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Premier League Team of the Week IV feat. Southampton and Swansea Stars

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As another weekend’s action in the Premier League has now drawn to a close, we look back on the top performers over the ten matches. On Saturday, we observed a remarkable continuation of the trend of away victories. Liverpool and Chelsea were handed shocking defeats at their supposed fortresses at the hands of West Ham United and Crystal Palace respectively. Manchester City however remained perfect, as another victory was added to their tally without conceding any goals. A terrific team performance by Swansea City continued the hoodoo that Monk seems to have over Van Gaal’s Manchester United, achieving a third win in succession. Who made it into your Premier League team of the week? Read over my opinions and feel free to leave your comments below or on twitter @TBRFootball .

Team of the Week - Football tactics and formations

Tim Howard: In a performance that epitomises just what a dependable and agile goalkeeper Tim Howard has become over recent years, the U.S.A. international was at times keeping Tottenham Hotspur at bay by himself. The Everton stopper was vocal and commanding, providing the necessary leadership that maintained vital organisation when under the cosh against Spurs.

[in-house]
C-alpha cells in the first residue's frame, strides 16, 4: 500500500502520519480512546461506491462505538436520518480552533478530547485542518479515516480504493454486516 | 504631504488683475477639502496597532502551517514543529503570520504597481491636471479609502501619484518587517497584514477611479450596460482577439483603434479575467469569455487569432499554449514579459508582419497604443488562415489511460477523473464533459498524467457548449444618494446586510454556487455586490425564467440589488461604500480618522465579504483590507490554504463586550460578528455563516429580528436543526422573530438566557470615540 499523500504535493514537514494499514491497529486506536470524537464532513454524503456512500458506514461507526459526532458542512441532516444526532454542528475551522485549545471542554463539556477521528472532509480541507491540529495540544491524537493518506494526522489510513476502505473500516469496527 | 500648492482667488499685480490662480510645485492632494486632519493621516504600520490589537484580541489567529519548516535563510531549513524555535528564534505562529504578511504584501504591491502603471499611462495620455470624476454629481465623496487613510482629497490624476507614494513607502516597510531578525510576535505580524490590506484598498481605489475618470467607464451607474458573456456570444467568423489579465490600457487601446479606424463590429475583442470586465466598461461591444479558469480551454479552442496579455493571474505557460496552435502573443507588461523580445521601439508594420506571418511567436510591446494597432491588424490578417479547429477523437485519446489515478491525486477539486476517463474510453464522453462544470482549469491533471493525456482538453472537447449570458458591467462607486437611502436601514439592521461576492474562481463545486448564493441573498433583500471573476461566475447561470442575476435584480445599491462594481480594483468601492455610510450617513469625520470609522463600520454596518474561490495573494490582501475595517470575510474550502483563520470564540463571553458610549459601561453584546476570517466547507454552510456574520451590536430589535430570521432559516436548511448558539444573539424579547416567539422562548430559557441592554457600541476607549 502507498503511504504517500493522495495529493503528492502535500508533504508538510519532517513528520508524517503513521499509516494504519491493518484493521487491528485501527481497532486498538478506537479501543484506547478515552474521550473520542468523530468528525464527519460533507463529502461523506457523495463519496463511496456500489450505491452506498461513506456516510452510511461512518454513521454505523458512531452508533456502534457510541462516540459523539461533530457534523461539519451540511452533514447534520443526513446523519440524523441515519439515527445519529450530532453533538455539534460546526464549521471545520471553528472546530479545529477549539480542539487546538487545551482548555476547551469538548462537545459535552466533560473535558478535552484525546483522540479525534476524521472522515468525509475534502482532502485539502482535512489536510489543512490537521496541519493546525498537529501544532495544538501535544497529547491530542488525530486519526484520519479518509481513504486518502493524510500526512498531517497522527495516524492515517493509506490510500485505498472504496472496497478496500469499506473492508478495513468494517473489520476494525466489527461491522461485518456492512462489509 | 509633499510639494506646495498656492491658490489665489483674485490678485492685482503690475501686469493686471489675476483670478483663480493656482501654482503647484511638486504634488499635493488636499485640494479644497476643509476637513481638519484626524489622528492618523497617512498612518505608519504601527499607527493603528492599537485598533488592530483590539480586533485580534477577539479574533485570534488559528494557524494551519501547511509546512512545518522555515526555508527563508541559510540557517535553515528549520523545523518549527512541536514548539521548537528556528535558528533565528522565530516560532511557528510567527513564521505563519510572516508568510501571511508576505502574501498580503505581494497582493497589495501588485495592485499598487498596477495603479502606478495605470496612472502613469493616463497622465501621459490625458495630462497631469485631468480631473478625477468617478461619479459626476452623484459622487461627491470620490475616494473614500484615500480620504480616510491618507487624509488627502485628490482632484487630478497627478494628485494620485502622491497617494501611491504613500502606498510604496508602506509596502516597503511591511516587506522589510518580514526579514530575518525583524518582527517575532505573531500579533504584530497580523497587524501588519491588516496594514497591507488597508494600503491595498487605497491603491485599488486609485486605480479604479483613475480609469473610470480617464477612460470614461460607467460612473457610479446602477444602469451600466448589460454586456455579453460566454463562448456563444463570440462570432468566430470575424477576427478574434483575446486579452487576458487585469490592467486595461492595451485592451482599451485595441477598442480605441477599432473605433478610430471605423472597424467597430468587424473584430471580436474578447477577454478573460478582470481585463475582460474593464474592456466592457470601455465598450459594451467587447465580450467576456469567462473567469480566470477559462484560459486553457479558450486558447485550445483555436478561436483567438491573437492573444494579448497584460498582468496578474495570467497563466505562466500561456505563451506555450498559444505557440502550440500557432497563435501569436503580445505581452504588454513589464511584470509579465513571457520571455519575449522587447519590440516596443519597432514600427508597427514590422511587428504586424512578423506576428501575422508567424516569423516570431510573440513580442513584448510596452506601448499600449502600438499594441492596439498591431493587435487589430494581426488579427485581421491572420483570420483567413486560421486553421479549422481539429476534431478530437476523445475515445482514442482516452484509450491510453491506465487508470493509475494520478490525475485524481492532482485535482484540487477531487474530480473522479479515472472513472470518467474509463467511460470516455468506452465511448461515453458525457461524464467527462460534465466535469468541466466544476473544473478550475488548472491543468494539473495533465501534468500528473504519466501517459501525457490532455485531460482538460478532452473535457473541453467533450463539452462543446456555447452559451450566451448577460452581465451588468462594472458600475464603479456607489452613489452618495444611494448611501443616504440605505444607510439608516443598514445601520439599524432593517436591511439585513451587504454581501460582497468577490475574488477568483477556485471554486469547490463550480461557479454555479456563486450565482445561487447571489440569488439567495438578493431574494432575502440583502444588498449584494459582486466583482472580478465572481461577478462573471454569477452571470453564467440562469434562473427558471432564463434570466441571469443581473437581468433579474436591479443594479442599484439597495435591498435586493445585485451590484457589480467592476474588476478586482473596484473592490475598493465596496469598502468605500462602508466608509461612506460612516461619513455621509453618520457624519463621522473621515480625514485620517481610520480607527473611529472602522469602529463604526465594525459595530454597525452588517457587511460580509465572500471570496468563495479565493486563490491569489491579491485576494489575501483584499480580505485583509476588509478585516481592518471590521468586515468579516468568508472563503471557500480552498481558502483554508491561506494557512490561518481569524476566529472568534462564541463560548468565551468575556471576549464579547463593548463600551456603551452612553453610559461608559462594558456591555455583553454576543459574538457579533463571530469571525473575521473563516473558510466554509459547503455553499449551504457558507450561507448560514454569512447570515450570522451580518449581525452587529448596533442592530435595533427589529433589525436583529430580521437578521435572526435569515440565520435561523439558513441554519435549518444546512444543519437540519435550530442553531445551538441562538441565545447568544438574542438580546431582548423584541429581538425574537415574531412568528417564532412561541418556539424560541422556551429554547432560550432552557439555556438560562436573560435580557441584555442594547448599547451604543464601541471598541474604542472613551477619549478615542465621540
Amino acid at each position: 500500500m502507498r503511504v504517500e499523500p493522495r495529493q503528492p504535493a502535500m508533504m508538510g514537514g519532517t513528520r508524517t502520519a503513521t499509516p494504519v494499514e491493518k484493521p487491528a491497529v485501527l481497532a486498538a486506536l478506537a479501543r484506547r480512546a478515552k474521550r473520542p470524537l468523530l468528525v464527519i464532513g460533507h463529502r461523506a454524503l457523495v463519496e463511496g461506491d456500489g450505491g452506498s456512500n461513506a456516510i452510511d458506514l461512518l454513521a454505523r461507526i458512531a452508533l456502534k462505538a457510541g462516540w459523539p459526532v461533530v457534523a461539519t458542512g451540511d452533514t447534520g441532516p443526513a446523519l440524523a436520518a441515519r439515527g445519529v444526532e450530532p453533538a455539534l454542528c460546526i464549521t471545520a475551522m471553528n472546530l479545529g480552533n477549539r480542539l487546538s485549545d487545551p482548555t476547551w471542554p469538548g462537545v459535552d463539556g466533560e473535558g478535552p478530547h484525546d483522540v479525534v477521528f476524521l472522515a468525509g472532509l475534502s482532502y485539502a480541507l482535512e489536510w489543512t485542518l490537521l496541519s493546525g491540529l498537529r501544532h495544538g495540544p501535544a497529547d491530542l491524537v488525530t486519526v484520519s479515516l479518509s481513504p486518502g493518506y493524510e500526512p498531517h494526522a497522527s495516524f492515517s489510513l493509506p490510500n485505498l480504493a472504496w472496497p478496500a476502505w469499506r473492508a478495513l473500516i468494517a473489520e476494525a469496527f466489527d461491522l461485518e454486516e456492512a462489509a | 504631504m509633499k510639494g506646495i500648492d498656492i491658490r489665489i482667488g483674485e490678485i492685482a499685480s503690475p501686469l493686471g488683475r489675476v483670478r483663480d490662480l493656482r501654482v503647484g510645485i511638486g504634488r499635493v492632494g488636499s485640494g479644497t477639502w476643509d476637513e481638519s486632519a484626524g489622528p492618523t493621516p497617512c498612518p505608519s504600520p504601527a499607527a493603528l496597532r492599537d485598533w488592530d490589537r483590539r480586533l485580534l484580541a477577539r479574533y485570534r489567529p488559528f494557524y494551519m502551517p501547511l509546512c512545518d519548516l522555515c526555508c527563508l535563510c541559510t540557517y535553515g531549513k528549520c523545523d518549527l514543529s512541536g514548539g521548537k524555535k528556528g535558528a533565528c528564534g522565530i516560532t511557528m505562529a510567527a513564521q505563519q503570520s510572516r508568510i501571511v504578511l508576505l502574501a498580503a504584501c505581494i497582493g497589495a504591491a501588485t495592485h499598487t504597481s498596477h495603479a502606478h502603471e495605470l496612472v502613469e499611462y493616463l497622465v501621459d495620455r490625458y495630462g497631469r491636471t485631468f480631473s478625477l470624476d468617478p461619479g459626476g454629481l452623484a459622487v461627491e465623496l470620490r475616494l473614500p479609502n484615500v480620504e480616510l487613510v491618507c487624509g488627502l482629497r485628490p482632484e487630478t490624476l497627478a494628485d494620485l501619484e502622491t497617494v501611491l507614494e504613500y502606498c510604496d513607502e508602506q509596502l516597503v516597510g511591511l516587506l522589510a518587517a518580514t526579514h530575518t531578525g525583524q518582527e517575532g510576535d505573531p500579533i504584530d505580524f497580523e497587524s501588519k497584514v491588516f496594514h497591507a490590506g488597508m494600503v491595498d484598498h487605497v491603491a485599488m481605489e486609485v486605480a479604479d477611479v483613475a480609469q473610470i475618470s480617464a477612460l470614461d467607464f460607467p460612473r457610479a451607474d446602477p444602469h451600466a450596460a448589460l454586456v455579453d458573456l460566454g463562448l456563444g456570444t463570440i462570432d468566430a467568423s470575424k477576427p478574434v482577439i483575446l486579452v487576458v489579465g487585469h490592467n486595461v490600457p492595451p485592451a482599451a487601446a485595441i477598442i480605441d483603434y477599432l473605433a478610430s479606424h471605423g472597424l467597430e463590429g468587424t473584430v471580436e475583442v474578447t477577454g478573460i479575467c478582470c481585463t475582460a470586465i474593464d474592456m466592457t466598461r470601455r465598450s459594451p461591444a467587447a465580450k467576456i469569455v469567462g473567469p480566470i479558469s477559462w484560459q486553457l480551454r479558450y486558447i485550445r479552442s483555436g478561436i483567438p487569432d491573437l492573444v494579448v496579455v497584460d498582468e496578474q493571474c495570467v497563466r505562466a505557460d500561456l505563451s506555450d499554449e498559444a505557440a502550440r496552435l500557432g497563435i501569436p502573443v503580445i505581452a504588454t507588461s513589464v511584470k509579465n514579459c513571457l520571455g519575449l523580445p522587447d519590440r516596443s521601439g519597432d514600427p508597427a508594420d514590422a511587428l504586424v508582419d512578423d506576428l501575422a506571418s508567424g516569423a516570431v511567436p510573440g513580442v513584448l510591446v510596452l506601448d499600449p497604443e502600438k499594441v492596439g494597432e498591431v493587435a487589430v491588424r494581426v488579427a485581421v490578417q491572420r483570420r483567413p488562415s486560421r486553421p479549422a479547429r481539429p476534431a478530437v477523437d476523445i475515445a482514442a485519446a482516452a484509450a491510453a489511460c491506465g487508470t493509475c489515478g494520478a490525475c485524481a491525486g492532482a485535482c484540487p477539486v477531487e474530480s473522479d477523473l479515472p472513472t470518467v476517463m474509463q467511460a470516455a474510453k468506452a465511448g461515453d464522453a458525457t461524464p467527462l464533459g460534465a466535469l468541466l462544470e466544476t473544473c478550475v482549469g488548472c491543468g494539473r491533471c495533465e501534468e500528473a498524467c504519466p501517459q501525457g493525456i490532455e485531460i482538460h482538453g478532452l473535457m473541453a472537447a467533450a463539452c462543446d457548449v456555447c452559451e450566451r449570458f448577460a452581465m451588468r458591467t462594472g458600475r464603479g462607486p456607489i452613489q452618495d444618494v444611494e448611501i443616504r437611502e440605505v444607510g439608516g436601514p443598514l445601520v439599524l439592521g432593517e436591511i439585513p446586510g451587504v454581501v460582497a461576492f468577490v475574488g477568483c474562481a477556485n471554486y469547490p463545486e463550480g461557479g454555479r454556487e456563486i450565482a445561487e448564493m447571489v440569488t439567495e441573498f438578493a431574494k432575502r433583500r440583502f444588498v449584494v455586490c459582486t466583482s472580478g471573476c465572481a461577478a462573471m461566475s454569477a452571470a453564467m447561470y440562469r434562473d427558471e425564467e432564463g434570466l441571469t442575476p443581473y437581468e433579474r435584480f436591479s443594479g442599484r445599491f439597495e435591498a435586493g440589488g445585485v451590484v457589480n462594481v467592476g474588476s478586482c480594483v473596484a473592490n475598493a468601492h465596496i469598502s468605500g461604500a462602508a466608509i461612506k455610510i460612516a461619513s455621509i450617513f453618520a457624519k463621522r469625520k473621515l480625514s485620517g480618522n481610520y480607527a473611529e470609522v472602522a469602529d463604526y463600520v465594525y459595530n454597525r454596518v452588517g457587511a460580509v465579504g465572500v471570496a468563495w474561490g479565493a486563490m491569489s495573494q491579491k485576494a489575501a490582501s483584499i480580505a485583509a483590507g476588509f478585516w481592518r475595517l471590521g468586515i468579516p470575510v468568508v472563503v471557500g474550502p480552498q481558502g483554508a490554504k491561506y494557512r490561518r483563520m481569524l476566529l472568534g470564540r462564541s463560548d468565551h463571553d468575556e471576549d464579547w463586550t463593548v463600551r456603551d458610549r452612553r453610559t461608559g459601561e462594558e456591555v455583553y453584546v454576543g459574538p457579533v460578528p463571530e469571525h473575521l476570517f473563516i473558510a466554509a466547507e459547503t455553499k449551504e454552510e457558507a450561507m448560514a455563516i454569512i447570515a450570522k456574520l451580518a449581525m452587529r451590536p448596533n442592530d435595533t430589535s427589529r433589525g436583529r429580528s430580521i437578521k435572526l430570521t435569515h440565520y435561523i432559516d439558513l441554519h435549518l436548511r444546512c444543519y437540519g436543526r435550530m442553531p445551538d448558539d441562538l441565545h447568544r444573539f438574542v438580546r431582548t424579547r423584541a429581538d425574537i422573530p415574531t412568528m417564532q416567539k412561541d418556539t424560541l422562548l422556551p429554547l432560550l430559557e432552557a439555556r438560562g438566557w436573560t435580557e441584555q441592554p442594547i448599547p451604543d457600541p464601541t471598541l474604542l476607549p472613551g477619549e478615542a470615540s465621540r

Most memorable of his saves came in the first half, although they were indeed more numerous in the second 45 minutes. As Harry Kane sprung the off-side trap to leave the Everton defence watching on, Howard dominated the ensuing one-on-one situation. He made the England man look nervous and out of control of the situation, capitalising on the forward’s current lack of form. Howard also produced a string of match-saving stops in the last portion of the game. As Chadli broke into space in the left channel, he smothered the shot and was then on hand to tip a goal-bound header from Toby Alderweireld over the top of the cross-bar. The veteran ‘keeper also demonstrated no lack of pace off the mark as he sharply raced out to gather the ball after Ryan Mason had an inexplicable amount of space around the penalty spot. Everton’s defensive solidity will be key to their Premier League ambitions and if their back four is indeed disrupted by John Stones’ departure, Martinez will need his most reliable performer to be on top of his game in the coming weeks.

Cédric: As the man brought into St. Mary’s with the unenviable task of replacing Nathaniel Clyne, Cédric appeared to truly arrive on English soil against Norwich City on Sunday. Whilst demonstrating a satisfactory defensive proficiency, his greatest attributes came on the front foot. These were particularly noticeable once Whittaker had received his marching orders for two thoroughly avoidable bookings.